God of the Publican,
Be merciful to me a sinner; this I am by nature and practice, this the Word proclaims me to be, this I hope I feel myself to be; Yet Thou hast not left me to despair, for there is no ‘peradventure’ in Thy grace; I have all the assurance I need that with Thee is plenteous redemption.
In spite of the number and heinousness of my sins Thou hast given me a token for good; The golden scepter is held out, and Thou hast said, ‘Touch it and live.’ May I encourage myself by a sense of Thy all-sufficiency, by faith in Thy promises, by views of the experience of others. To that dear refuge in which so many have sheltered from every storm may I repair.
In that fountain always freely open for sin may I be cleansed from every defilement. Sin is that abominable thing which Thy soul hates, and this alone separates Thee and me. Thou canst not contradict the essential perfections of Thy nature; Thou canst not make me happy with Thyself, till Thou hast made me holy like Thyself.
O holy God, make me such a creature as Thou canst take pleasure in, and such a being that I can take pleasure in Thee. May I consent to and delight in Thy law after the inner man, never complain over the strictness of Thy demands, but mourn over my want of conformity to them; never question Thy commandments, but esteem them to be right. By Thy Spirit within me may my practice spring from principle, and my dispositions be conformable with duty.–The Valley of Vision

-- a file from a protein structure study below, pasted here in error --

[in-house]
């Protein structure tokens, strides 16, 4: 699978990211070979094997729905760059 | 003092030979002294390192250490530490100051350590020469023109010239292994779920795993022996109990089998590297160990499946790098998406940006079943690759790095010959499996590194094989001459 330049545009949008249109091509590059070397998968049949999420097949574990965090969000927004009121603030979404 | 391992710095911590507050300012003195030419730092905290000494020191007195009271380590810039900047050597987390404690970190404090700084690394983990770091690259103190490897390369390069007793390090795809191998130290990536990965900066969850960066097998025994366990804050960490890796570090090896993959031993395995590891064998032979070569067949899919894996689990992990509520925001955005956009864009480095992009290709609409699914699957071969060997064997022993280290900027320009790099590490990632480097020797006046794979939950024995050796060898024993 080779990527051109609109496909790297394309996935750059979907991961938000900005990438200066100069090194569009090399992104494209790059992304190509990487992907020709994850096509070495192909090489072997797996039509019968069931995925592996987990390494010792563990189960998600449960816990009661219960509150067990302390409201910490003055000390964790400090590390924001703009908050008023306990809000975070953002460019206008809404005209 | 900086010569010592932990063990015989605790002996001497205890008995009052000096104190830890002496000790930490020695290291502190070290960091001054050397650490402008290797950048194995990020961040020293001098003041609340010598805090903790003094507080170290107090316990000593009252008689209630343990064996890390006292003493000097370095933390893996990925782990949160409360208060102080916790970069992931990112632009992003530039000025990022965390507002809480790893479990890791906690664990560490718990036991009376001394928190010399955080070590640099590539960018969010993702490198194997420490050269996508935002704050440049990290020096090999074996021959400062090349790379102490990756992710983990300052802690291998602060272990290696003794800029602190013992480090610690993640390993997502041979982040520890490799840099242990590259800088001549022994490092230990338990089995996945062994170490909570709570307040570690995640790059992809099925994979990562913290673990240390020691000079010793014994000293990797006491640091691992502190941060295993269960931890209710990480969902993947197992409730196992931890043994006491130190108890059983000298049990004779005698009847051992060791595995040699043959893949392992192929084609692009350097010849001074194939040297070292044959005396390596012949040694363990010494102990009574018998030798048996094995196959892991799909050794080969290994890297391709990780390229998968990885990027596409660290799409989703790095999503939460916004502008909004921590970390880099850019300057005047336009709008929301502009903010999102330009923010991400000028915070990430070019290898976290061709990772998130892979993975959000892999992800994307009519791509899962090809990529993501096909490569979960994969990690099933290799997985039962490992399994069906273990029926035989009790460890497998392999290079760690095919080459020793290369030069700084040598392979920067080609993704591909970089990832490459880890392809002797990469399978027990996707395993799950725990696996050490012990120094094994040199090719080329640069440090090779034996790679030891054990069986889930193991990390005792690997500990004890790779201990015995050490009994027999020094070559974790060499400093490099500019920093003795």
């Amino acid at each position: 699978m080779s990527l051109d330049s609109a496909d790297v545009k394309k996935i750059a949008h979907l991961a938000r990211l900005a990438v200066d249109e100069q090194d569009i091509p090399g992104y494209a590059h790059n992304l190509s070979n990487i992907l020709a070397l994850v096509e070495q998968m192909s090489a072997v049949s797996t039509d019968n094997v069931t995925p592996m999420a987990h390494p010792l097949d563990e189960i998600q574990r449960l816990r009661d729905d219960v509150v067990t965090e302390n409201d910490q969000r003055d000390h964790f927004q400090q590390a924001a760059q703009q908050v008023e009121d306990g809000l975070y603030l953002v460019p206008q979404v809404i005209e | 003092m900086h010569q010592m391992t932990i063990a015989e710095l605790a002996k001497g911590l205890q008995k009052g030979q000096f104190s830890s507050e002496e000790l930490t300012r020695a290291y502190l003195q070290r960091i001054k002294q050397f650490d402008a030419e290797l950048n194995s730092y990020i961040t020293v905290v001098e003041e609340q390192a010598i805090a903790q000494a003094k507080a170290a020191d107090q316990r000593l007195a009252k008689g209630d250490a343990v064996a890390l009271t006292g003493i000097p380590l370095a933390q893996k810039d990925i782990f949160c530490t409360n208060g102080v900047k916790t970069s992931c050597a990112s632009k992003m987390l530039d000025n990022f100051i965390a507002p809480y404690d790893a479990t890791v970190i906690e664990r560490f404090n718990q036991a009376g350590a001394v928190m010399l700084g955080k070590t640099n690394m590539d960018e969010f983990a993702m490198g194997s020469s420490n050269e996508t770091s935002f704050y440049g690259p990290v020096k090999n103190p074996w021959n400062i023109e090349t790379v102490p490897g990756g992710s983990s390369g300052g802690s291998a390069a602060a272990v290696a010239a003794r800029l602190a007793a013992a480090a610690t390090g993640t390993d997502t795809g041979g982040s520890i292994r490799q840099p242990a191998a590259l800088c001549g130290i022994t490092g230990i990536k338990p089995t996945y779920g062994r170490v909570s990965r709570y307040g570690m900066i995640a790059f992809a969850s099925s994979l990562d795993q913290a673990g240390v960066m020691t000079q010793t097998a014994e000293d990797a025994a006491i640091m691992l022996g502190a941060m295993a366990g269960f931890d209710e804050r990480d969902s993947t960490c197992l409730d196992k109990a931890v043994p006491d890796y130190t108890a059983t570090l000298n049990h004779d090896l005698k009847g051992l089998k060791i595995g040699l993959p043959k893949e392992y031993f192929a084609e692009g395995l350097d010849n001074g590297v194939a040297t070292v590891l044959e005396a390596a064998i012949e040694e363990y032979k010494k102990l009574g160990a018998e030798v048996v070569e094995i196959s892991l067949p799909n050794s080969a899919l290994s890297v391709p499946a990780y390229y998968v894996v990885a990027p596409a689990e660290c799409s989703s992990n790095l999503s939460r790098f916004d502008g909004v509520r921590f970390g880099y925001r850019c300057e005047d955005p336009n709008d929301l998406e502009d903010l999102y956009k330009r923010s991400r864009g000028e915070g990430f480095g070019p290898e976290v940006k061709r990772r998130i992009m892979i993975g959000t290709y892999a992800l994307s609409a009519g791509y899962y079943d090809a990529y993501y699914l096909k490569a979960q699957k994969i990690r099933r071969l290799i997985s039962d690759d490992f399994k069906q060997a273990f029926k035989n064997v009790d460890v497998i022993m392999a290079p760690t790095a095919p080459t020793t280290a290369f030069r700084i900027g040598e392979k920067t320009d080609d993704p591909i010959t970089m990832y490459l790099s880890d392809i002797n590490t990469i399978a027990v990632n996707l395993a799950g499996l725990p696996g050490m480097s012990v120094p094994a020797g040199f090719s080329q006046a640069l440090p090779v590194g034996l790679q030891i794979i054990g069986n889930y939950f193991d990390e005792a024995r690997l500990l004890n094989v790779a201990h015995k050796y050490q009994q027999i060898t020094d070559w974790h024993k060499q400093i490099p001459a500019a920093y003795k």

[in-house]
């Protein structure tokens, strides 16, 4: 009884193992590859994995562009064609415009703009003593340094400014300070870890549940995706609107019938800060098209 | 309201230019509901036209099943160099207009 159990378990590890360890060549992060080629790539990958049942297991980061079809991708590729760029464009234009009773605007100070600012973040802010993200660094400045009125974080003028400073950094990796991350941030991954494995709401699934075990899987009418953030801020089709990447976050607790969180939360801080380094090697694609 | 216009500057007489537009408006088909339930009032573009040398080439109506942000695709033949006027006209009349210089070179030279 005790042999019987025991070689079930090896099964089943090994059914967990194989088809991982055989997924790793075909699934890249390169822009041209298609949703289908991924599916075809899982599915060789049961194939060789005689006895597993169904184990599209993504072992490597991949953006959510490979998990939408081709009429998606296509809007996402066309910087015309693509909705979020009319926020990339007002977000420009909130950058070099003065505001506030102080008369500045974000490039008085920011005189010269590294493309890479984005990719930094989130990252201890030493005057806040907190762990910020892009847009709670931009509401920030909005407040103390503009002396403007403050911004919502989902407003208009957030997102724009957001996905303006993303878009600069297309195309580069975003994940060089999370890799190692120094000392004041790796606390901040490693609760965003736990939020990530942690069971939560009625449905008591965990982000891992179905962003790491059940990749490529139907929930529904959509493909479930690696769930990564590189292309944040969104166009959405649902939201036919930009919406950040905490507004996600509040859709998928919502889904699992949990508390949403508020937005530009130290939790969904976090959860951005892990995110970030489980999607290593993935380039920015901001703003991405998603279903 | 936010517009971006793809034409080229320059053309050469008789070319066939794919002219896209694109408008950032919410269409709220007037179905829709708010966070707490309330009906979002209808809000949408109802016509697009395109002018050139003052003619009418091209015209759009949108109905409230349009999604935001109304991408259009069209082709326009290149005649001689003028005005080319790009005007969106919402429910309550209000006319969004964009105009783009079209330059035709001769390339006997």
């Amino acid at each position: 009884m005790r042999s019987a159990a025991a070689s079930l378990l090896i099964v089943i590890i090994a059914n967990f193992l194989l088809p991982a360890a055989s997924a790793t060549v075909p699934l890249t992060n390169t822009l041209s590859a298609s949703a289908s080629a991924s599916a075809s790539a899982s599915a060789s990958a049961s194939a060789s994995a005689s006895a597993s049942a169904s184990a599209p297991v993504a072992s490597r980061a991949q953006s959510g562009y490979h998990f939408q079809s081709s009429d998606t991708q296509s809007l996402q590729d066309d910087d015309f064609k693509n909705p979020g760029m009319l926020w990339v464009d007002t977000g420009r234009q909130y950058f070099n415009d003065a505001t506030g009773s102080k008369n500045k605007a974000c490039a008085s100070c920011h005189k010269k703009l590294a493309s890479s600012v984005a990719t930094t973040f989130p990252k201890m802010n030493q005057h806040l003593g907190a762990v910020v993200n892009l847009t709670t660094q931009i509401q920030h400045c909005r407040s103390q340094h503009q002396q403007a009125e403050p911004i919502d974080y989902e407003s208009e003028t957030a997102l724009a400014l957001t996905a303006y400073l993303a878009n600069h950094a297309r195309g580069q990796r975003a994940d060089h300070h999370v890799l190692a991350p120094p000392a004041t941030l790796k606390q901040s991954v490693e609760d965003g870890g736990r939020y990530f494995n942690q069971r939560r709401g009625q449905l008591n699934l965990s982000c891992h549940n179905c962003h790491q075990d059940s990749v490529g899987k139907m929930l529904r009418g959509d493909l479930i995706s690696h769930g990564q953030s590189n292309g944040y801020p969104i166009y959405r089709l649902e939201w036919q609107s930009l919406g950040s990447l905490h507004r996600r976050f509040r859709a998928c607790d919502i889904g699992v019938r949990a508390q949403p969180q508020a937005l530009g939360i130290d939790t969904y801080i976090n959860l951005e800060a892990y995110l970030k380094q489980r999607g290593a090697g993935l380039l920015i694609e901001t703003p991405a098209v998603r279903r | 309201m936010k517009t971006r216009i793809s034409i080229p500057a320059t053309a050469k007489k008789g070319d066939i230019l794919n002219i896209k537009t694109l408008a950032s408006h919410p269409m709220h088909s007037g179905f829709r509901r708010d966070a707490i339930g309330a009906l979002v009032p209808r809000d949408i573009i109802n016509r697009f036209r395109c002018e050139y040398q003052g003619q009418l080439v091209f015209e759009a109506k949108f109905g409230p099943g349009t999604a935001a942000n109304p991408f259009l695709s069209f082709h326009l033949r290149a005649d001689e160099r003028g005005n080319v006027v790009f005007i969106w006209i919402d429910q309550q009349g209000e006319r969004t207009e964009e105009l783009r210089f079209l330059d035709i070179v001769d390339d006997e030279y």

“There are always two parts to true worship. There is seeing God and there is savoring God. You can’t separate these. You must see him to savor him. And if you don’t savor him when you see him, you insult him….The greatness and the glory of God are relevant. It does not matter if surveys turn up a list of perceived needs that does not include the supreme greatness of the sovereign God of grace. That is the deepest need. Our people are starving for God.”—John Piper, The Supremacy of God in Preaching
“Knowing that fighting the good fight requires a multitude of leaders and realizing that leaders sometimes become casualties, Christian leaders must intentionally reproduce themselves and multiply. Some leaders are casualties by divine appointment, and unfortunately some are casualties by carelessness. But eventually all of us will be called home. Who will be there to take our place?…The church as the family of God must be committed to the reproduction and multiplication of leadership. One of the reasons the church falters in the next generation is because we do not pass on the legacy of Christian leadership and fail to disciple effective leaders who can take the church and its mission forward to extend the kingdom of God to the next level in the next generation.”—Harry L. Reeder III and Rod Gregg, The Leadership Dynamic